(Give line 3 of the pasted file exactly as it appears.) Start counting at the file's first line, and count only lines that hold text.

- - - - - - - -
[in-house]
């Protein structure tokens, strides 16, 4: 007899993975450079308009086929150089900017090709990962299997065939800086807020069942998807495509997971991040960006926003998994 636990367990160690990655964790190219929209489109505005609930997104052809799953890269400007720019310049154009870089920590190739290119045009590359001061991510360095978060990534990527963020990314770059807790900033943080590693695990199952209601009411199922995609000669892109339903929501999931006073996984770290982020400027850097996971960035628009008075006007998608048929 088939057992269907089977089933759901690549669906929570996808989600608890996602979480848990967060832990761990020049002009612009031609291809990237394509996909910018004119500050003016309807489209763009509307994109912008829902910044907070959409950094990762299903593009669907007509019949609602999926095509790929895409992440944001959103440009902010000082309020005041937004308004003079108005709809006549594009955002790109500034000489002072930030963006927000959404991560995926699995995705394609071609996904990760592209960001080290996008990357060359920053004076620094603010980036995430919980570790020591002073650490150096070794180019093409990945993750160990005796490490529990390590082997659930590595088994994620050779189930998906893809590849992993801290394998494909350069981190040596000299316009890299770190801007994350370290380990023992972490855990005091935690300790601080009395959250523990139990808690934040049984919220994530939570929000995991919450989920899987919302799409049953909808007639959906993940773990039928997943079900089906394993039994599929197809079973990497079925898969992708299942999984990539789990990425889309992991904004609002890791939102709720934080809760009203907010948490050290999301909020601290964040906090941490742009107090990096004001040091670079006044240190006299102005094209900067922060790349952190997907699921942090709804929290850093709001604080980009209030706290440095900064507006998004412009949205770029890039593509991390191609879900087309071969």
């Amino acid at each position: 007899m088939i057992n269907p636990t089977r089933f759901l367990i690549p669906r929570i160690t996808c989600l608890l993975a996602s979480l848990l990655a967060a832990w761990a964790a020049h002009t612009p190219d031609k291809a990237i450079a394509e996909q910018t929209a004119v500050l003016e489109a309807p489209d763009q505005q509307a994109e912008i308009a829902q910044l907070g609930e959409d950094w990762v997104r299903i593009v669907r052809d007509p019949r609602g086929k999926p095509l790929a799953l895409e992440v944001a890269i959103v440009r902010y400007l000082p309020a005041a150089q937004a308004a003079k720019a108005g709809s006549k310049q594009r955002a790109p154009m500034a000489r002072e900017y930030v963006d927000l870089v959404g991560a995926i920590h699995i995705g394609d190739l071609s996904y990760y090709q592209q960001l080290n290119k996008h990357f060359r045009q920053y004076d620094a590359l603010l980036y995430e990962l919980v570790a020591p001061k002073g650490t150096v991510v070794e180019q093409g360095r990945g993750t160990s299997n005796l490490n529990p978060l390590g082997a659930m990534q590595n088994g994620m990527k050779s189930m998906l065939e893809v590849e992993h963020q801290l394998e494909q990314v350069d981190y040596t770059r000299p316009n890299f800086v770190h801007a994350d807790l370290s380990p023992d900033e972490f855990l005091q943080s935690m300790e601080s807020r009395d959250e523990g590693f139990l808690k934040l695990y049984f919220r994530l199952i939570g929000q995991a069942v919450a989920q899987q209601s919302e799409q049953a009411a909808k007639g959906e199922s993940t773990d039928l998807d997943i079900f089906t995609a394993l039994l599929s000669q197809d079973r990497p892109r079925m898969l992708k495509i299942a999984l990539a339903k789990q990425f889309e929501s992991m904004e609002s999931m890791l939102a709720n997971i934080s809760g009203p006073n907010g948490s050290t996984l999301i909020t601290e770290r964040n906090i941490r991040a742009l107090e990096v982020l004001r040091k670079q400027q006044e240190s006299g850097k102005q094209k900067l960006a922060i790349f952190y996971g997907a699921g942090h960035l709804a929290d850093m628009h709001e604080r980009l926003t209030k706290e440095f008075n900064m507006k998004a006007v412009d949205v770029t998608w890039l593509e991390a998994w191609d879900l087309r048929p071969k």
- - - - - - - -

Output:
């Amino acid at each position: 007899m088939i057992n269907p636990t089977r089933f759901l367990i690549p669906r929570i160690t996808c989600l608890l993975a996602s979480l848990l990655a967060a832990w761990a964790a020049h002009t612009p190219d031609k291809a990237i450079a394509e996909q910018t929209a004119v500050l003016e489109a309807p489209d763009q505005q509307a994109e912008i308009a829902q910044l907070g609930e959409d950094w990762v997104r299903i593009v669907r052809d007509p019949r609602g086929k999926p095509l790929a799953l895409e992440v944001a890269i959103v440009r902010y400007l000082p309020a005041a150089q937004a308004a003079k720019a108005g709809s006549k310049q594009r955002a790109p154009m500034a000489r002072e900017y930030v963006d927000l870089v959404g991560a995926i920590h699995i995705g394609d190739l071609s996904y990760y090709q592209q960001l080290n290119k996008h990357f060359r045009q920053y004076d620094a590359l603010l980036y995430e990962l919980v570790a020591p001061k002073g650490t150096v991510v070794e180019q093409g360095r990945g993750t160990s299997n005796l490490n529990p978060l390590g082997a659930m990534q590595n088994g994620m990527k050779s189930m998906l065939e893809v590849e992993h963020q801290l394998e494909q990314v350069d981190y040596t770059r000299p316009n890299f800086v770190h801007a994350d807790l370290s380990p023992d900033e972490f855990l005091q943080s935690m300790e601080s807020r009395d959250e523990g590693f139990l808690k934040l695990y049984f919220r994530l199952i939570g929000q995991a069942v919450a989920q899987q209601s919302e799409q049953a009411a909808k007639g959906e199922s993940t773990d039928l998807d997943i079900f089906t995609a394993l039994l599929s000669q197809d079973r990497p892109r079925m898969l992708k495509i299942a999984l990539a339903k789990q990425f889309e929501s992991m904004e609002s999931m890791l939102a709720n997971i934080s809760g009203p006073n907010g948490s050290t996984l999301i909020t601290e770290r964040n906090i941490r991040a742009l107090e990096v982020l004001r040091k670079q400027q006044e240190s006299g850097k102005q094209k900067l960006a922060i790349f952190y996971g997907a699921g942090h960035l709804a929290d850093m628009h709001e604080r980009l926003t209030k706290e440095f008075n900064m507006k998004a006007v412009d949205v770029t998608w890039l593509e991390a998994w191609d879900l087309r048929p071969k």